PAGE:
Unalaska's Native Culture Camp Now In Its 18th Year

Wednesday, August 05 2015

Kids learn to prepare salmon at the Qawalangin Tribe of Unalaska's Camp Qungaayux. KUCB/John Ryan photo.

The annual Camp Qungaayux (kuh-NIGH-you, the Unangan word for humpback salmon) runs this week in Unalaska. It’s the Qawalangin Tribe’s annual culture camp. Now in its 18th year passing down traditional Aleut culture, it’s become a tradition of its own. 


Shangin: “My name is Barbara Shangin. I am actually going to teach children how to weave. I’m a teacher at heart, so I love to share my knowledge with the kids. Because I live in Anchorage, it helps me. I love coming down here because it rejuvenates me as a Unangan person because I can speak my language, get in touch with the environment, the food that we eat.”

Baxter: “I’m filleting salmon right now. You need to get the right technique. Lucien Baxter. Right now, I’m in 8th grade.”

Ryan: “What do you like about the camp?”

Baxter: “I think everything about the camp is really fun, especially when they go out and catch a seal and they skin it, and the fishing is the best.”

Shaishnikoff: “We’re washing the fish so we can put them inside the tote and go hang them and dry them for later, so they don’t spoil or get moldy and rotten."

Ryan: “Can I get your name?”

Shaishnikoff: “Talon Shaishnikoff. I think it’s important because pretty soon it’s going to be gone. There’s going to be no one that’s going to be doing this stuff, and everyone’s going to forget the language and the culture, and maybe no one’s going to be able to do any of this stuff any more. I think it’s good to have Camp Qungaayux so people can learn and keep the tradition going.”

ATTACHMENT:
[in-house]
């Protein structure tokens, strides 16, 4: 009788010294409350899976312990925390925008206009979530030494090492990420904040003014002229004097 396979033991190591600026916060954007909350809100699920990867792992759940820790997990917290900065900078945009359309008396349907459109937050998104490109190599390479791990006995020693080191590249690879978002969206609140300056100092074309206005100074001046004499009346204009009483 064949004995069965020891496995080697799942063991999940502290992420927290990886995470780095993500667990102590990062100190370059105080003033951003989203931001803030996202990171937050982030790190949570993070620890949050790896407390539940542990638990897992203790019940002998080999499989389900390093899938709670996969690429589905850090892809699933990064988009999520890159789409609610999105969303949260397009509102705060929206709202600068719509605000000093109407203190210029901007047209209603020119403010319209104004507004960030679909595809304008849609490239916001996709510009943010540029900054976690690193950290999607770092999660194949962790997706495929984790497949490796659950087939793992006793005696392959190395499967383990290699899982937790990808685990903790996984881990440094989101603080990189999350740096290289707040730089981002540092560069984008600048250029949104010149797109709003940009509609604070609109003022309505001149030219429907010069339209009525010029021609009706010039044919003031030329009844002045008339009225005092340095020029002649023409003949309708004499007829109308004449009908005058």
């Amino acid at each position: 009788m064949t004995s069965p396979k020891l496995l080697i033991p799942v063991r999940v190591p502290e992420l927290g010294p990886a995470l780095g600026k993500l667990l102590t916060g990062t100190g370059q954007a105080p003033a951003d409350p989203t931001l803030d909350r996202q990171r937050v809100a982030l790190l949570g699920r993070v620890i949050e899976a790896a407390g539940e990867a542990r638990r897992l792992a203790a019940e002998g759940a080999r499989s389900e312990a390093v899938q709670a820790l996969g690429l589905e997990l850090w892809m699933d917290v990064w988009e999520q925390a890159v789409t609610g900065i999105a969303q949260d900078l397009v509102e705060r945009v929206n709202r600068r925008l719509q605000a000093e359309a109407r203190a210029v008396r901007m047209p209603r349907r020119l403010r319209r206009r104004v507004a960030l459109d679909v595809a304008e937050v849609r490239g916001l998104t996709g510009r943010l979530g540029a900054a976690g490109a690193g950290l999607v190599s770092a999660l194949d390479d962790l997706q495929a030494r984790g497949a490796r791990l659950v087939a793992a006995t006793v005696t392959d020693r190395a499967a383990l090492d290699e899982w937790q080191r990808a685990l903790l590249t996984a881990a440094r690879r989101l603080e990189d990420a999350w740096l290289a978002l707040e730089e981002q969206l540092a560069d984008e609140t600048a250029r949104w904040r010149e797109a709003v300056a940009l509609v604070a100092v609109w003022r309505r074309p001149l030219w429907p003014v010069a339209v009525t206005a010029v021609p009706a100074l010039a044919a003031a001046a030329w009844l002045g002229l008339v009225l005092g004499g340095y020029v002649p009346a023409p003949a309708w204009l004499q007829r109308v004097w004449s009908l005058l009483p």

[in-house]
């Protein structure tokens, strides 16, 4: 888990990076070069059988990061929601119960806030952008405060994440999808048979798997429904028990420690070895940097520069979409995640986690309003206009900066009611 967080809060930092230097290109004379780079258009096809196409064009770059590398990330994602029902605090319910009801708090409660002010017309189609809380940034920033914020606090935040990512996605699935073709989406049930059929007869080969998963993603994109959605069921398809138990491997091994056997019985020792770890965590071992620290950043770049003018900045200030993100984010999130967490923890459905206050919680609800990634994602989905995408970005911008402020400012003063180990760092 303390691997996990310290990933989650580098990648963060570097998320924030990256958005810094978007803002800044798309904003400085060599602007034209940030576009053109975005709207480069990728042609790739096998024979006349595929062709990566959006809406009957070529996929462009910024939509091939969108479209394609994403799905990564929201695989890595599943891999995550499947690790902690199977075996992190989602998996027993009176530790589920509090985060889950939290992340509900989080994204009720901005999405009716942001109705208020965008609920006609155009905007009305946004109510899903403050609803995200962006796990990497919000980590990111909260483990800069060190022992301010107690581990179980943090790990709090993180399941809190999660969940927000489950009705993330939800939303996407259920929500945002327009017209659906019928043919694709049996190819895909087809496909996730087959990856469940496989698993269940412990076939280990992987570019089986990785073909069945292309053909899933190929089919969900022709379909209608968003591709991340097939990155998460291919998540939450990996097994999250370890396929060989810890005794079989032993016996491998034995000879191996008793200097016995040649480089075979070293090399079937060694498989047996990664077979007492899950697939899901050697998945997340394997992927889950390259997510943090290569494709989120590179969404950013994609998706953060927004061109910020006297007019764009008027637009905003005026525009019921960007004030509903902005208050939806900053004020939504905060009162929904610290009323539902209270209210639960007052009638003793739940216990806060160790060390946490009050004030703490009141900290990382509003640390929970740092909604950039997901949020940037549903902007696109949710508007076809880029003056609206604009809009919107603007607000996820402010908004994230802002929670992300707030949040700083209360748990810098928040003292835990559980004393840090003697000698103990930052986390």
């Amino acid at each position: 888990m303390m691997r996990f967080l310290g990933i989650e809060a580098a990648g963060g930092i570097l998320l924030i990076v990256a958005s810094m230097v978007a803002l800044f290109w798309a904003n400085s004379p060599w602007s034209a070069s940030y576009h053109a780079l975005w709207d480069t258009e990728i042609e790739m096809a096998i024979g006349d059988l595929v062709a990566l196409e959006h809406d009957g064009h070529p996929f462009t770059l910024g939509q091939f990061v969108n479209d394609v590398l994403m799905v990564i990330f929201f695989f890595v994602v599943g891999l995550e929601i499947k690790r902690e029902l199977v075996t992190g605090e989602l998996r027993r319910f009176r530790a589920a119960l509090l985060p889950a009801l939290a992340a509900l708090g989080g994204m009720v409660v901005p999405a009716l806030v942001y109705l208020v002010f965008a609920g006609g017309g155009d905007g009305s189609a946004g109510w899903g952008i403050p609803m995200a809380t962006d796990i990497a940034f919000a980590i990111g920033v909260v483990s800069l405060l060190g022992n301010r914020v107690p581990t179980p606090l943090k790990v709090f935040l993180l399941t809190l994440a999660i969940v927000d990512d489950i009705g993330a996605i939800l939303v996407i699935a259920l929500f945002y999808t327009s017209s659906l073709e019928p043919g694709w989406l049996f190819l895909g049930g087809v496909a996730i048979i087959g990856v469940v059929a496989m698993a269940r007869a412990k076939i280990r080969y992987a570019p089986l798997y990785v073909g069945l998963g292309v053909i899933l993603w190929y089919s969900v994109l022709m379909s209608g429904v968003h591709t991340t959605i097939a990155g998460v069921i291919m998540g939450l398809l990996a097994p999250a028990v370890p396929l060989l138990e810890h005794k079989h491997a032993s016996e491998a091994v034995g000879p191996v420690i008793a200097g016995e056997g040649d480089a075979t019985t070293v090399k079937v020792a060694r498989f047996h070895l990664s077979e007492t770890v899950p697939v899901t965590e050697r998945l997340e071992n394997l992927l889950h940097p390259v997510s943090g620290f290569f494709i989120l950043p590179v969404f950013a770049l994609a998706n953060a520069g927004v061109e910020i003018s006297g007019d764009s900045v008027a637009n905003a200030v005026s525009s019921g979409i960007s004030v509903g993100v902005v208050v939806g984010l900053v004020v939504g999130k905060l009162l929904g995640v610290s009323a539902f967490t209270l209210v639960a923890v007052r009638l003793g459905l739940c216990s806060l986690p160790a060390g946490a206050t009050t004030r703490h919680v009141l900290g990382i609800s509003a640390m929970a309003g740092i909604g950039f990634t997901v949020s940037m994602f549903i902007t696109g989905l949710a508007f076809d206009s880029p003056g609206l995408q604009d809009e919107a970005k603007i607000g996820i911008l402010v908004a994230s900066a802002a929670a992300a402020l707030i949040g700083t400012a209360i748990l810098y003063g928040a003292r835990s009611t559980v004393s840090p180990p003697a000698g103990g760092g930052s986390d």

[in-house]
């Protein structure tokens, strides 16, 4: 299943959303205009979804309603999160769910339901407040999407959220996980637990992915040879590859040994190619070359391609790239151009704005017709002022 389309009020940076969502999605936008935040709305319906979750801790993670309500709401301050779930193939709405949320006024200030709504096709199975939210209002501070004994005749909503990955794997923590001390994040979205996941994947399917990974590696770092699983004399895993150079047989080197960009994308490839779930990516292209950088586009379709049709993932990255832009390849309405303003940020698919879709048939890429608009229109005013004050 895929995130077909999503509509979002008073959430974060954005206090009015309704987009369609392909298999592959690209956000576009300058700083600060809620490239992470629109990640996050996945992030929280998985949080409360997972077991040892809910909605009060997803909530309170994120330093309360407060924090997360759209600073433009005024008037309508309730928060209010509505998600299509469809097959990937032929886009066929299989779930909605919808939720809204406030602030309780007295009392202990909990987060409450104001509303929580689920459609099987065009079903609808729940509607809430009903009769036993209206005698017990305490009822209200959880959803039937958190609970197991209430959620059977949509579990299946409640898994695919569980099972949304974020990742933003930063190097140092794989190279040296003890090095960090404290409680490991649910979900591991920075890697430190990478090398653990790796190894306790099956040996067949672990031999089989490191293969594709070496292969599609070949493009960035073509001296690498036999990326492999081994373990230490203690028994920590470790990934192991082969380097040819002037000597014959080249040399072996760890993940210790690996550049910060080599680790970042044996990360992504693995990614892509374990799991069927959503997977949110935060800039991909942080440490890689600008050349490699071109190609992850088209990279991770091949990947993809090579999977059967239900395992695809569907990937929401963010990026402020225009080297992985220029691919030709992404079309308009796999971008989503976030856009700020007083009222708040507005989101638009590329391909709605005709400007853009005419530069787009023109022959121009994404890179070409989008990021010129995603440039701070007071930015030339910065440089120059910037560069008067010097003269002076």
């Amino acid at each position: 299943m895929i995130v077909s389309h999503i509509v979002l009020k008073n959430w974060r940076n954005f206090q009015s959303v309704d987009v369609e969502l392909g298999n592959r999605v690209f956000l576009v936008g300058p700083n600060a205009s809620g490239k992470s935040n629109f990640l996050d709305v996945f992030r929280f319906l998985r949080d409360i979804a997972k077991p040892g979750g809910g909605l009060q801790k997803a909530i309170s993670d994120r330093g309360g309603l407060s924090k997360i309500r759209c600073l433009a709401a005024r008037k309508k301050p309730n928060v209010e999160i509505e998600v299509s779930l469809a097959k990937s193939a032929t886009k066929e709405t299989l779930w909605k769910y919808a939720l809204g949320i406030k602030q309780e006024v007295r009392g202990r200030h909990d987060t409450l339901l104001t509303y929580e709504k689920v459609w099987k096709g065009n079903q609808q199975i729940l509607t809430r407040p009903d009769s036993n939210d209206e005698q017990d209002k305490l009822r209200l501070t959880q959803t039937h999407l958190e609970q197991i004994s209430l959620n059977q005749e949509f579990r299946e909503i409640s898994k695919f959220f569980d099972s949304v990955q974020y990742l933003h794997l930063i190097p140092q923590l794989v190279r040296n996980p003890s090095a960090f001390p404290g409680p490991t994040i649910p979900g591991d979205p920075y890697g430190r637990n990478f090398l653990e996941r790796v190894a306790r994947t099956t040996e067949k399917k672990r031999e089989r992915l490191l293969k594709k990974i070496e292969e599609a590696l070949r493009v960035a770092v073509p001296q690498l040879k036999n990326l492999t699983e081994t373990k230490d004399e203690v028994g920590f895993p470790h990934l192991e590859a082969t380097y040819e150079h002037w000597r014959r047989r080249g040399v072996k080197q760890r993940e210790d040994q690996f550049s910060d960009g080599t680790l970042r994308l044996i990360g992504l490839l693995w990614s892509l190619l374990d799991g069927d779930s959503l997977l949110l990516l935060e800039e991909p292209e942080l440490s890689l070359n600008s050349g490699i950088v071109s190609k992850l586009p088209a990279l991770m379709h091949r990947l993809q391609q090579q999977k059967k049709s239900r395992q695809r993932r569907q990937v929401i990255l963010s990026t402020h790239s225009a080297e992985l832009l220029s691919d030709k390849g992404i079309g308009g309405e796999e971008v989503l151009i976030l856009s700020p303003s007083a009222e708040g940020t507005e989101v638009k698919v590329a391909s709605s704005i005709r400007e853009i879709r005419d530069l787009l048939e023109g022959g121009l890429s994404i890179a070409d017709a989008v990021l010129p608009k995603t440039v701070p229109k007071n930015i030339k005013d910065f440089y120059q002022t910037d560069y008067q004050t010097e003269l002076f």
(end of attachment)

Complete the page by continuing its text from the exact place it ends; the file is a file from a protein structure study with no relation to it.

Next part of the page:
Tutiakoff: “We just got done with a beach seine on the beach here at Humpy Cove.”

Ryan: “Are these humpys?”

Tutiakoff: “These are pink salmon, humpys. We didn’t get any reds or dogs in the net this year.

I’m Vince Tutiakoff Senior. I’m the camp coordinator for Camp Qungaayux. Kids are here to help out. As you can see, they’re having a good time, getting the heads off…”

Moses Dirks: “So you guys are not supposed to be messing around with the fish and playing around with it. This is food. You don’t do that to steaks, right? This is the same thing, you should treat it the same way.”

Tutiakoff: “There you go, Moses.” [laughs]

“This year, we’ve got 67 kids of all age groups and nationalities here. Not only Aleuts, but there’s a pretty good mixture here of young kids that want to learn. We have a few here that are mentors today that were kids. They started at the 4th-grade level. Now they’re teaching.”

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